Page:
It's always difficult to finish my own projects at the beginning of a semester. So much of screenwriting is essentially modeling potential answers. So much modeling is basically throwing mud at the wall and seeing what sticks. I've spent much of the last few weeks convincing sophomores of the value of repeatedly synopsizing a script, or of trying out different conflicting elements within a character. This is largely a process of convincing them of the value of making mistakes and trying again. They are suspicious. They want to know how I intend to grade them on it.
Like most writers, I have a perfectionist screaming inside me most of the time. He's my editor. He's offended by mistakes. He's offended by what doesn't ring true. I'm still learning to stick him in a box while I try out different options. I've learned that my mistakes are usually more productive than that perfectionist A student still looking for a gold star still pacing back and forth in my head.
I just finished the second draft of a script. It's been a nightmare getting the damn thing down in on paper in a respectable fashion. My work, both with students and clients, has been all about making a effectively modeled character move through a well thought out plot. It's been all about those few equations that define different aspects of the story. There's a grand unified theory in there somewhere. You know all your story answer are there. You just know it.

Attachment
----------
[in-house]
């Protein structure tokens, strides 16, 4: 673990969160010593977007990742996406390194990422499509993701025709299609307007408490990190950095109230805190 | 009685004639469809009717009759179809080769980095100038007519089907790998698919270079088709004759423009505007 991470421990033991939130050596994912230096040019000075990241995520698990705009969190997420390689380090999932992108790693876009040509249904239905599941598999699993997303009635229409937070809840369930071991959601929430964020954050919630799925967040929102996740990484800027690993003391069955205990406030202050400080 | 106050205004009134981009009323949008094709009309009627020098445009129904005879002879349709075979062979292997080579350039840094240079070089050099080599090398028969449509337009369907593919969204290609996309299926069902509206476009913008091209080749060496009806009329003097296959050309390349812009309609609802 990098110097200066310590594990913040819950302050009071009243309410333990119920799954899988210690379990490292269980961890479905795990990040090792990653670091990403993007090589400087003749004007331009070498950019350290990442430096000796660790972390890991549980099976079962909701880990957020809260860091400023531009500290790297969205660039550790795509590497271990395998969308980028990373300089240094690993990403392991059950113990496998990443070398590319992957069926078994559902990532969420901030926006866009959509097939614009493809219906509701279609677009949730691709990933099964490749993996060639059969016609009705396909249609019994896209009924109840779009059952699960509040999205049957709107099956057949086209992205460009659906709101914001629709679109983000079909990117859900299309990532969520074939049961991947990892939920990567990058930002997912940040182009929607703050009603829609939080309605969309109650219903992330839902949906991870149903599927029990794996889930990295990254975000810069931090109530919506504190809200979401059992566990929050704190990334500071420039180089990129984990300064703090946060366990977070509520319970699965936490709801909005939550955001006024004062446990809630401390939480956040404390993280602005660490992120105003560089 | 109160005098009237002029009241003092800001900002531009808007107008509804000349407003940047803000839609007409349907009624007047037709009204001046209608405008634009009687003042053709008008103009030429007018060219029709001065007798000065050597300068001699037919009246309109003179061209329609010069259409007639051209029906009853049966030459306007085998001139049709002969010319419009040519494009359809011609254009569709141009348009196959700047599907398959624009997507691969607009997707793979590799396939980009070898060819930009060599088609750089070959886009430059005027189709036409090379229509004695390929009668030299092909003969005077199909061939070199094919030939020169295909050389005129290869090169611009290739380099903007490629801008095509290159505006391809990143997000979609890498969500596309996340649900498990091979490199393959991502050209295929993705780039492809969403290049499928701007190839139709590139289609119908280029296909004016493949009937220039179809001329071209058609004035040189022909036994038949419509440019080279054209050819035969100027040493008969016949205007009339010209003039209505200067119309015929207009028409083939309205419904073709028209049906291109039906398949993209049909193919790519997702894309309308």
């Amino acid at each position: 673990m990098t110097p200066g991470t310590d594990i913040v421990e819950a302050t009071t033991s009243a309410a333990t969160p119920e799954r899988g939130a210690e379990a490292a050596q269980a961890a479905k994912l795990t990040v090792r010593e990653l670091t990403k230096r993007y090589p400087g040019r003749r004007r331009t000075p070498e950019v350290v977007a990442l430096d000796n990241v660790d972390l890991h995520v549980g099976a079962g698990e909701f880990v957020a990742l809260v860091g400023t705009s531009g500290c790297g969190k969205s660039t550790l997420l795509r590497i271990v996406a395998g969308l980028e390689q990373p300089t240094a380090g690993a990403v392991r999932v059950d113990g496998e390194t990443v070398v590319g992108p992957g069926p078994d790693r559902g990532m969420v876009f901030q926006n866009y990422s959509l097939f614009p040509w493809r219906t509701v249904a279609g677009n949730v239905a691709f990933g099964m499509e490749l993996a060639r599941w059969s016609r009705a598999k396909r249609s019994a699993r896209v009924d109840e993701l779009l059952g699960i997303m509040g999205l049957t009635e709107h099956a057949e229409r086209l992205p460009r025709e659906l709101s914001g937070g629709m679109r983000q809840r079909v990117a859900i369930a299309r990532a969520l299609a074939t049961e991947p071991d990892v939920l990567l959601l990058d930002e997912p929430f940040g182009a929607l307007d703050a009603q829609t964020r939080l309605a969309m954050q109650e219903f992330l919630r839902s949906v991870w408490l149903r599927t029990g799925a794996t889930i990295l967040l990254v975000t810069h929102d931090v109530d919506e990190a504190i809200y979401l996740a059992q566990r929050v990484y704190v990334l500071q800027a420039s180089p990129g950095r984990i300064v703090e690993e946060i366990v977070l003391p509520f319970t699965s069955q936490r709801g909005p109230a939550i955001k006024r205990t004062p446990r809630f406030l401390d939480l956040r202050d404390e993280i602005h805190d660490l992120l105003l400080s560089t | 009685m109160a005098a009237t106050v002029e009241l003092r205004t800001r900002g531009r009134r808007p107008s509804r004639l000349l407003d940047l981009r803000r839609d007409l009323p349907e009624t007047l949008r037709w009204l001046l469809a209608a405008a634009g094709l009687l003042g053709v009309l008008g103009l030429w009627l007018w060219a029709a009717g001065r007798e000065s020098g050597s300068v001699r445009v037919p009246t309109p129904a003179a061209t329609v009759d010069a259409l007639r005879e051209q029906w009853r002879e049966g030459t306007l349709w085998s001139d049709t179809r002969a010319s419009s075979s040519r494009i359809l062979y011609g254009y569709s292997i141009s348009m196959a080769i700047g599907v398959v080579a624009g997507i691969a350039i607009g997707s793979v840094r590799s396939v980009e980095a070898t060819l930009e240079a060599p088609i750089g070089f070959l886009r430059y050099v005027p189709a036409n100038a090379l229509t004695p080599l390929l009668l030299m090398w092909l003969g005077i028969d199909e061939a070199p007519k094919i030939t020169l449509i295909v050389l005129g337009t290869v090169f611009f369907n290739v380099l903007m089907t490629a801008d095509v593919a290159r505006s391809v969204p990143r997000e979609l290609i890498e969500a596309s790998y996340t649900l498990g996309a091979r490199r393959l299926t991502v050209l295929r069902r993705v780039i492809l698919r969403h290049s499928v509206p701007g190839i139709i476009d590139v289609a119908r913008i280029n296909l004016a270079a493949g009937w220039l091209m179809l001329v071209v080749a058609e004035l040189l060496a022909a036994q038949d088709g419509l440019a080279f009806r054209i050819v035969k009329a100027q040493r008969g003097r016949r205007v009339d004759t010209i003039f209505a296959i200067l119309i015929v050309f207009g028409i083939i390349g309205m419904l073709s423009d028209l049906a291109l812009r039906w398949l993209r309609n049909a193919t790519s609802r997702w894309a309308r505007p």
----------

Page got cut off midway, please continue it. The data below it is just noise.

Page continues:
And then you sit down to write.
I'd realized that building the perfectly structured screenplay had become more an impediment than an aid. I let go. I let myself be wrong one more time. I let my main character drag me, scene by scene, wherever he wanted to go. He tracked mud all over the carpet, and missed a couple appointments on the way. But he got to the climax, and he covered a lot more distance doing it. The midpoint got deeper, the high points higher, the low points more desolate and flecked with...comedy. It all felt more real. I had that model imprinted on my brain. I'd tried out dozens of ideas for each plot point. They varied wildly, but all had a certain aspect that made them structural. When I let the main character loose, he seemed to understand it all a bit better, more intuitively than I did. That was humbling.
I've been thinking a lot about this experience. It's not the first time I've had it, but it feels new each time. I'd all but decided I must have imprinted the story part of my brain with a kind of ingrained path that the main character just naturally followed.
But I'm of a different opinion now. This structure that we try so hard to impart is... already there. We see the world in stories. We understand each step we take as set up-conflict-resolution. We see the world that way. My character is no exception. We don't have to think about three-act structure. We think in three-act structure. We model, make mistakes, and learn something on the other end. It's not that the theory's wrong. It's thinking we control the process just by knowing a little bit about it.